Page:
Johann Wolfgang von Goethe - title page for the German poet and thinker's tragedy 'Faust', ( Ed. Stapfer, 1828). Lithograph by the French Romantic painter Ferdinand Victor Eugene Delacroix.
Johann Wolfgang von Goethe. Title page for the German poet and thinker's tragedy 'Faust', ( Ed. Stapfer, 1828). Lithograph by the French Romantic painter Ferdinand Victor Eugene Delacroix. Culture Club / Getty Images

The period post-Schiller was distressing for Goethe, but also literarily productive. He started a sequel to Wilhelm Meister’s Apprenticeship, called Wilhelm Meister’s Journeyman Years (Wilhelm Meisters Wanderjahre, 1821), and finished the novel Elective Affinities (Die Wahlverwandtschaften, 1809). In 1808, he was made a Knight of the Legion of Honor by Napoleon, and began warming up to his regime. However, Christiane died in 1816, and only one son survived to adulthood of the many children she birthed.

Later Years and Death (1817-1832)

  • The Parliament of East and West (Westöstlicher Divan, 1819)
  • Journals and Annals (Tag- und Jahreshefte, 1830)
  • Campaign in France, Siege of Mainz (Campagne in Frankreich, Belagerung von Mainz, 1822)
  • The Wanderings of Wilhelm Meister (Wilhelm Meisters Wanderjahre, 1821, extended 1829)
  • Ausgabe letzter Hand (Edition of the Last Hand, 1827)
  • Second Sojourn in Rome (Zweiter Römischer Aufenthalt, 1829)
  • Faust II (Faust II, 1832)
  • Italian Journey (Italienische Reise, 1830)
  • From My Life: Poetry and Truth (Aus meinem Leben: Dichtung und Wahrheit, published in four volumes 1811-1830)
  • Novella (Novella, 1828)

By this time Goethe was getting old, and turned to setting his affairs in order. Despite his age, he continued producing many works; if there is one thing to be said about this mysterious and inconsistent figure, it is that he was prolific. He finished his four-volume autobiography (Dichtung und Wahrheit, 1811-1830), and finished another collected works edition. In 1818, just before he turned 74, he met and fell in love with the 19-year-old Ulrike Levetzow; she and her family declined his marriage proposal, but the event prompted Goethe to compose more poetry. In 1829, Germany celebrated the 80th birthday of its most renowned literary figure.

In 1830, despite withstanding the news of the deaths of Frau von Stein and Karl August a few years prior, Goethe fell seriously ill upon hearing that his son had died. He recovered long enough to finish Faust in August 1831, which he had worked on throughout his life. A few months later, he died of a heart attack in his armchair. Goethe was laid to rest next to Schiller in the “tomb of the princes” (“Fürstengruft”) in Weimar.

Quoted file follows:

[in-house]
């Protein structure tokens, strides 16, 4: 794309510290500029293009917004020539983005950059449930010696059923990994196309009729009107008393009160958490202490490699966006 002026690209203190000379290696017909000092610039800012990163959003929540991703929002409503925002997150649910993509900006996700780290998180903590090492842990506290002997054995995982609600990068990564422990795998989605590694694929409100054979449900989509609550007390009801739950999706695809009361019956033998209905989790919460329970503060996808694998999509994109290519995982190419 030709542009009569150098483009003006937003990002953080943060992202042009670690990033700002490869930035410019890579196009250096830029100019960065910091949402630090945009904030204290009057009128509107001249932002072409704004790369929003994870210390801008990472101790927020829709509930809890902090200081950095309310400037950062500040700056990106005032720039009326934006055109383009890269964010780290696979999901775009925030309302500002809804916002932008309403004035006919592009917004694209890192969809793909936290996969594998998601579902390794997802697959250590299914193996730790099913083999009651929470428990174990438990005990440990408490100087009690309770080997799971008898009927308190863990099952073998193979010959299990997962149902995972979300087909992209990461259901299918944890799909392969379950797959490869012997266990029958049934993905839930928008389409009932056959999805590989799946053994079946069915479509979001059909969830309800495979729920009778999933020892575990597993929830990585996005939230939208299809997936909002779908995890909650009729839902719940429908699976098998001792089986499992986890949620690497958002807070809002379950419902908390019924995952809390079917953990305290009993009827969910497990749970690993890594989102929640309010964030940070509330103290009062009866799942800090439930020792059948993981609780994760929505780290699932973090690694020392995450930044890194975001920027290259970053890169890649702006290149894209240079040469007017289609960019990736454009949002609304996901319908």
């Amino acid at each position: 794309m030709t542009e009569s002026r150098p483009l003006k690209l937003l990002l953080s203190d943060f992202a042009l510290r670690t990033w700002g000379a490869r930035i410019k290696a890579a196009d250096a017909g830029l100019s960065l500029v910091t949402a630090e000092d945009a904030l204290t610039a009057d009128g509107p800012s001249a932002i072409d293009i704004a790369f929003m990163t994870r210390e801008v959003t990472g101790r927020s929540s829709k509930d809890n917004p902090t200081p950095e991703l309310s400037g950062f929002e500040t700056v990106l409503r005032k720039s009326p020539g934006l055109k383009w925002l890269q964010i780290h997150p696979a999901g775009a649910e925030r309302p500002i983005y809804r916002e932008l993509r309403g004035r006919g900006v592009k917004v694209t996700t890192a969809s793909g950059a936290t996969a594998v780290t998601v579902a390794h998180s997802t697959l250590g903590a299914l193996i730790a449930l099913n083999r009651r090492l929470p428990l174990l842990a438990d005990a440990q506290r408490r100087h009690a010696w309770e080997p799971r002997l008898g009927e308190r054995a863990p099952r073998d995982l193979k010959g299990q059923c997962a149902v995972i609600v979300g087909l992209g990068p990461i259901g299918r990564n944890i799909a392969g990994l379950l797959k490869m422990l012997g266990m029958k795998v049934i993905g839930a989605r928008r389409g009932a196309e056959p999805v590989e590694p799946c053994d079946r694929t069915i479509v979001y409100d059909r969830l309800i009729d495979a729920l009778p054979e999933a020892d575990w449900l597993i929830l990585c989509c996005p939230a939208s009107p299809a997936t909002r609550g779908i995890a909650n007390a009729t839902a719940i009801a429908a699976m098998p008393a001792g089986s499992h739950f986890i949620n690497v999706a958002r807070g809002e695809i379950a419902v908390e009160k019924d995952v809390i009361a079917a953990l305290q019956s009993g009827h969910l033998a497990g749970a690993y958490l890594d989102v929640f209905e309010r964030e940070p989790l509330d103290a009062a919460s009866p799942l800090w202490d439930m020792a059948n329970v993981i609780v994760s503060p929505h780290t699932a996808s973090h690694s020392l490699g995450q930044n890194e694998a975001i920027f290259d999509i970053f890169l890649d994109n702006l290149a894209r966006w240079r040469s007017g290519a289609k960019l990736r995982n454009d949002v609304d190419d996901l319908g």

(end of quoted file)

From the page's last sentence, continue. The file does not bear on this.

Goethe achieved extraordinary celebrity in his own time and has maintained his status, in both Germany and abroad, as perhaps the most important figure of Germany’s literary heritage, equal perhaps only to the English-speaking world’s William Shakespeare. 

Nevertheless, some common misconceptions remain. It is common to believe that Goethe and Schiller are figureheads of the German Romantic Movement. This is not strictly true: as mentioned above, they had their quarrels, with Goethe (perhaps characteristically) writing off the younger generation’s innovations. The Romantics grappled especially with Goethe’s Bildungsroman (coming-of-age stories) Werther and Wilhelm Meister, at times attempting to reject the work of this giant, but never losing their respect for his genius. For his part, Goethe did promote the careers of many Romantic thinkers and other contemporaries, including Friedrich Schlegel and his brother August Wilhelm Schlegel, among others. 

Goethe lived during a time of intellectual revolution, in which the themes of subjectivity, individualism, and freedom were taking the places they have today in modern thought. His genius can be said, perhaps not to have single-handedly started such a revolution, but to have deeply influenced its course. 


  • Boyle Nicholas. Goethe: The Poet and the Age: Volume One. Oxford Paperbacks, 1992.
  • Boyle Nicholas. Goethe: The Poet and the Age: Volume Two. Clarendon Press, 2000. 
  • Das Goethezeitportal: Biographie Goethes.
  • Forster, Michael. “Johann Gottfried von Herder.” The Stanford Encyclopedia of Philosophy, edited by Edward N. Zalta, Summer 2019, Metaphysics Research Lab, Stanford University, 2019. Stanford Encyclopedia of Philosophy,
  • Goethe, Johann Wolfgang von | Internet Encyclopedia of Philosophy.
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Rockefeller, Lily. "Biography of Johann Wolfgang von Goethe, German Writer and Statesman." ThoughtCo, Aug. 29, 2020, Rockefeller, Lily. (2020, August 29). Biography of Johann Wolfgang von Goethe, German Writer and Statesman. Retrieved from Rockefeller, Lily. "Biography of Johann Wolfgang von Goethe, German Writer and Statesman." ThoughtCo. (accessed May 28, 2023).